Book Review: The Colonial Hotel

BOOKS_colonial-hotel

Jonathan Bennett, 227 pgs, ECW Press, ecwpress.com, $22.95 

It takes guts to weave an original story with a myth that has such a dynamic influence on the western literary canon, and Jonathan Bennett certainly does not shy away from the task as he manipulates the Paris and Helen tale for this compact novel. The Colonial Hotel is a book that draws together foreign and familiar worlds, presenting the benign and repulsive of each in the same sympathetic light.

In The Colonial Hotel, Paris and Helen are cast as foreign aid workers separated by civil war in an unnamed developing country. The narrative changes chapter to chapter to alternately feature the voices of Paris, Helen and Oenone, who all address themselves to an unborn daughter. At moments this constant addressing seems overdone, and at others it seems to serve primarily to drop meaning lazily on the reader under the guise of parental guidance. For instance, passages like: “Daughter, I have no one to blame but myself. Despite the hopes and fears of the naïve many, you can learn to love this lawless, Godless world. I have…” come occasionally loping out of the narrative to make blatant what would have been more elegantly exposited without them.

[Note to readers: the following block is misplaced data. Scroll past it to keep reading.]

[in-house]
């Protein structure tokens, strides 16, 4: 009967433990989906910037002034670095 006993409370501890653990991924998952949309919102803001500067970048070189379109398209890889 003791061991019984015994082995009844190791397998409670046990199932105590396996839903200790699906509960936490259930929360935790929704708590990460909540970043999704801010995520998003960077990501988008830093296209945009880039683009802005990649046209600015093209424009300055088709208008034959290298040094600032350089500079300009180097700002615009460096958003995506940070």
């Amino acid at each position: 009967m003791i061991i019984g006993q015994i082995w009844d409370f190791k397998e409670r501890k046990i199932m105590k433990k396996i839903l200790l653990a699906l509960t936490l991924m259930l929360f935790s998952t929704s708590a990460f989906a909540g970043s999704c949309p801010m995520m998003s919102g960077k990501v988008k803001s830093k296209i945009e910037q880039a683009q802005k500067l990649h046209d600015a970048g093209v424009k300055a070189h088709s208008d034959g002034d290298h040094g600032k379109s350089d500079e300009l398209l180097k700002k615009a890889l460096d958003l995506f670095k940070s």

But the address also works to colour each detail with a sense of purpose. The Colonial Hotel is not a record, but a correspondence between the characters and their children, as well as between stories often touted as seminal of western culture but seldom understood with immediacy. Beyond the Paris and Helen myth, these are also stories of the suffering that goes on in colonial countries in order to make western living possible. The child addressed is the reader of the text, borne of a correspondence between one of western culture’s most prized and cloistered traditions and its most shameful one, and at the end of the book we garner an understanding of these as equally important in her formation.

Overall, The Colonial Hotel is a rewarding read that generates a delicate truth in the correspondence between two fictions. (Maureen Brouwer

67

x
4
Posts Remaining